February 5, 2012 in City

Ruling reduces Providence property tax bill by about one-third

By The Spokesman-Review
 

Providence Health Care is shaving $550,000 from its Spokane property tax bill each year as nonprofit hospitals across the state take advantage of a court ruling that extended them new exemptions.

The tax cut for Providence amounts to about a third of its property tax. The hospital system, which runs Sacred Heart Medical Center and Holy Family Hospital, also is owed a $2.2 million property tax refund as a retroactive application of the court ruling.

The refund and lower tax bill awarded to Providence won’t be reflected in the budgets of schools, fire protection, cities and other local government services receiving property tax funds. Instead, the extra money owed in the refund and needed in future collections will be raised by shifting the tax burden and collecting more from the county’s other property taxpayers, said Spokane County Treasurer Rob Chase.

Providence is the region’s largest private employer and will remain among the county’s largest taxpayers.

It will contribute approximately $1.1 million in property taxes in 2012 – down from $1.6 million paid in 2011, according to estimates provided by Mike Volz, Spokane County’s chief deputy treasurer.

The market value of Providence’s Spokane County properties exceeds $260 million.

Providence is quick to point out that its $550,000 property tax cut amounts to a fraction of its overall $88 million tax bill. Last year, Providence’s two hospitals in Spokane paid about $20 million in sales taxes; $2 million in use taxes; $11.3 million in business and occupation taxes; and payroll and provider taxes that totaled another $53 million, according to Helen Andrus, chief financial officer of Sacred Heart.

“We always pay the taxes allowed by law,” said Elaine Couture, the chief executive of Sacred Heart.

Nonprofit hospitals struggle with the misperception that they don’t pay taxes, said spokesman Joe Robb.

“The fact is, (nonprofit hospitals) pay lots of taxes,” he said.

Couture noted that while she believes the hospital pays its fair share of taxes, the true worth of Providence rests with its self-ascribed mission to care for the region’s poorest people.

“Regardless of economic times and turmoil, we’re here to provide care,” she said. “That hasn’t … and won’t change.”

Sacred Heart last year absorbed $18 million in direct costs such as staff hours and supplies to provide charity care for the needy, Couture said.

The hospital also claims to have returned more than $100 million in community benefit, though that number is more difficult to define since it includes myriad factors such as cash, in-kind charitable gifts and the difference between what the hospital charges for treating Medicare and Medicaid patients and what the government health programs actually pay, often referred to as “unreimbursed costs.”

Together, Providence’s two Spokane County hospitals reported an operating profit of $184 million from 2008 through September 2011, the latest figures available. Sacred Heart’s operating profit was $31.9 million for the first nine months of 2011.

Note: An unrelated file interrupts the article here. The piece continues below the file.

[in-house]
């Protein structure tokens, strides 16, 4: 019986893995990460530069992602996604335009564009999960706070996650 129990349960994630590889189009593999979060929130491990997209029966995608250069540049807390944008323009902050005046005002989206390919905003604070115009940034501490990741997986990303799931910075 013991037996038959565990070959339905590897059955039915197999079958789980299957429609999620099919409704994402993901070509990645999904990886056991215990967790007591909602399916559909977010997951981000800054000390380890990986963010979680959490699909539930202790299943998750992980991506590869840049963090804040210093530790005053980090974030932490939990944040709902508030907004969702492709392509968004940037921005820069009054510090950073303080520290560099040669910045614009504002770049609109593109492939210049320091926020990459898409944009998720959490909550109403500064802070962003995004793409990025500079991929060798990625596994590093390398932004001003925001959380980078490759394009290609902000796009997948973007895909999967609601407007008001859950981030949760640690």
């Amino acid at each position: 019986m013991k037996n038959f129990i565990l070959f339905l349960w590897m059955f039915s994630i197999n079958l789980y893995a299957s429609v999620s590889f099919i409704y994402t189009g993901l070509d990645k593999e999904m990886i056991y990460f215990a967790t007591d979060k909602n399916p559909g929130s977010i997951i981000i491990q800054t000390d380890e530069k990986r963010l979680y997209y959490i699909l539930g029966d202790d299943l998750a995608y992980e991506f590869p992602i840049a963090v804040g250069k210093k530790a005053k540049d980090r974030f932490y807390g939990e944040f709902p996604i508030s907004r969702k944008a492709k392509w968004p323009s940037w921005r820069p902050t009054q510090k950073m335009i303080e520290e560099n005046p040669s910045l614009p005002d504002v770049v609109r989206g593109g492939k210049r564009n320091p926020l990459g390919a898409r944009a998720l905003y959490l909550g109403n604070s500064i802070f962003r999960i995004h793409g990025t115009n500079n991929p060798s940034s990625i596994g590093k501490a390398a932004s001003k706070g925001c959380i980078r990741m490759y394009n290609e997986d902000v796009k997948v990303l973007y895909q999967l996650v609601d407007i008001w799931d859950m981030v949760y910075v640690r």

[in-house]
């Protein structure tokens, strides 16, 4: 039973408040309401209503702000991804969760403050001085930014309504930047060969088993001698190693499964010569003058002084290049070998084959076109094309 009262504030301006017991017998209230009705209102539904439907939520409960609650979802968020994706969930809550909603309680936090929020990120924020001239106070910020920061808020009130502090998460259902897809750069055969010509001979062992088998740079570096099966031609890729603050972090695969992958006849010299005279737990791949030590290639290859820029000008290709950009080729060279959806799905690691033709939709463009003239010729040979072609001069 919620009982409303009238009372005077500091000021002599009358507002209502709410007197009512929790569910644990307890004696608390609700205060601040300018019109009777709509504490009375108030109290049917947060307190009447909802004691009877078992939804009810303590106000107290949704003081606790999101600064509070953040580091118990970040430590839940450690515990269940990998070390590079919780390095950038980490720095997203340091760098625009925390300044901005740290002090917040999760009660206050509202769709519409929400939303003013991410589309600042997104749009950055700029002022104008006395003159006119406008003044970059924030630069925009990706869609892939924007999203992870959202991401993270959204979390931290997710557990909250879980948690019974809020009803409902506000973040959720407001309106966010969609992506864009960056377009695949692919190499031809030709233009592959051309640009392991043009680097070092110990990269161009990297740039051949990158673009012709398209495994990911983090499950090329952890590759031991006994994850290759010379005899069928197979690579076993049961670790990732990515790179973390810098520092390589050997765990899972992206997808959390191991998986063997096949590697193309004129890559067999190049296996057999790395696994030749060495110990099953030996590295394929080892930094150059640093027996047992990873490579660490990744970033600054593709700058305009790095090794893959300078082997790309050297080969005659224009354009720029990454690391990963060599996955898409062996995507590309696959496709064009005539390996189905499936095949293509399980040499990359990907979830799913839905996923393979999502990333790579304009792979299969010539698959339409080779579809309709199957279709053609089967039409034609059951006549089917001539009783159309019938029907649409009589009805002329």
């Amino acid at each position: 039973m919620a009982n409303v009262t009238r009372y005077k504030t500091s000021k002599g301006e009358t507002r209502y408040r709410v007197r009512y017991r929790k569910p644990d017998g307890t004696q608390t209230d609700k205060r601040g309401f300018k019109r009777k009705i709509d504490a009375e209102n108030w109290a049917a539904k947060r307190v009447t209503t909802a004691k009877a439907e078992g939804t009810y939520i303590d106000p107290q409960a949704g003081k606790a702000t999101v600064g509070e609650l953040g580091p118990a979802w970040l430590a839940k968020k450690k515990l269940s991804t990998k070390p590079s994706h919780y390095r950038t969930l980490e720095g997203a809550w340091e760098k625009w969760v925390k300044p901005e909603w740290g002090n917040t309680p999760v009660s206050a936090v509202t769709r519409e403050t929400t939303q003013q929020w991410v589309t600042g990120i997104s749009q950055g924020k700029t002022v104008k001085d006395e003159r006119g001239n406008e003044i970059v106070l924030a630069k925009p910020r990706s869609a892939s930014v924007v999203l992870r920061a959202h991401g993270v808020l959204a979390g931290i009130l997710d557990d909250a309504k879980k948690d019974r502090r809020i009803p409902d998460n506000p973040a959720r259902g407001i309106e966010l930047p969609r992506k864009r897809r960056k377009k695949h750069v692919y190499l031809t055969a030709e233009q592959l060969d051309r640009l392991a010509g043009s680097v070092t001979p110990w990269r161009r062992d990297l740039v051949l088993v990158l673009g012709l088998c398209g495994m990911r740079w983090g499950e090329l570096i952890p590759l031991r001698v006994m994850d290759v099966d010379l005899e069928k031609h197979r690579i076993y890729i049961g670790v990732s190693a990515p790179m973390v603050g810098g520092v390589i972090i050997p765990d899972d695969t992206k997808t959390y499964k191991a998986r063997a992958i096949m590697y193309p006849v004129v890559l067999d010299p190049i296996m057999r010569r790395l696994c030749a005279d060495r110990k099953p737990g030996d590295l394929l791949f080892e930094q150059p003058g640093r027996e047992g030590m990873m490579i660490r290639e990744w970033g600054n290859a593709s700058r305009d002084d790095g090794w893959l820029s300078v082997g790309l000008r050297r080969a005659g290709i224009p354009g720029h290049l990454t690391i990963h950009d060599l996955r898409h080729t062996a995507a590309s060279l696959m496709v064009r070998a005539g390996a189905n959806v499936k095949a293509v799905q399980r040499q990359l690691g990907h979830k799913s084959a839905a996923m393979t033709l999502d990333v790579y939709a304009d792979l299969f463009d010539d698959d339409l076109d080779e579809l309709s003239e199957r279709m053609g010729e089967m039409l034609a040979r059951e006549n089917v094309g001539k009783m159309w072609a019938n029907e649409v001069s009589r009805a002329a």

The new tax exemption came about after nonprofit Legacy Salmon Creek Medical Center in Vancouver, Wash., challenged its property taxes in 2007.

Nonprofit hospitals had been agitating for property tax revisions for years, arguing that decades-old exemption policies failed to account for changes to hospital operations – notably the integration of outpatient services within hospitals.

The state Board of Tax Appeals agreed with the hospital system’s request for broader exemptions. And later a Thurston County Superior Court judge upheld the board’s ruling against a challenge brought by the state Department of Revenue.

The decision in favor of nonprofit hospitals prompted two of the state’s larger nonprofit hospital systems, MultiCare and Virginia Mason, to seek three years worth of refunds, said Harold Smith, the revenue department’s program manager for property tax exemptions and deferrals.

The state acquiesced, igniting a rush of new exemption and refund requests.

Smith declined to estimate the statewide value of the change in tax status coupled with the refunds. Those numbers will be calculated by county.

A study conducted in 2008, however, projected that exemptions existing before the latest court ruling saved nonprofit hospitals $70 million in property taxes.

Smith said the new exemptions will enable the hospitals to achieve even greater tax savings that will have to be shifted to other taxpayers.

While nonprofit hospitals benefit from the broadened tax exemptions, hospitals run as for-profit businesses are excluded.

That includes Deaconess Hospital and Valley Hospital, which have been merged into the Rockwood Health System under the common ownership of Community Health Systems Inc., a large hospital corporation based in Tennessee.

Deaconess and Valley had been run as nonprofit hospitals until 2008 and paid relatively little in property taxes compared with what is now collected.

For example, in 2007, the last year both hospitals were run by nonprofit Empire Health Services, Deaconess paid $250,087 in property taxes and Valley paid $75,860.

Under the ownership of for-profit Community Health, Deaconess’ property tax bill will be $1.93 million in 2012 and Valley’s property taxes will be $519,341, placing both hospitals among the top 25 property-tax-paying businesses in Spokane County.

Deaconess chief executive Bill Gilbert called the changes a boost for Spokane.

“We’re proud of the taxes we pay and the investments we are making,” he said.

Gilbert said that under Community Health ownership the hospital’s charity care totals have risen and some $70 million has been spent on capital projects, including new equipment and construction.

“We’re in it for the long run,” he said.


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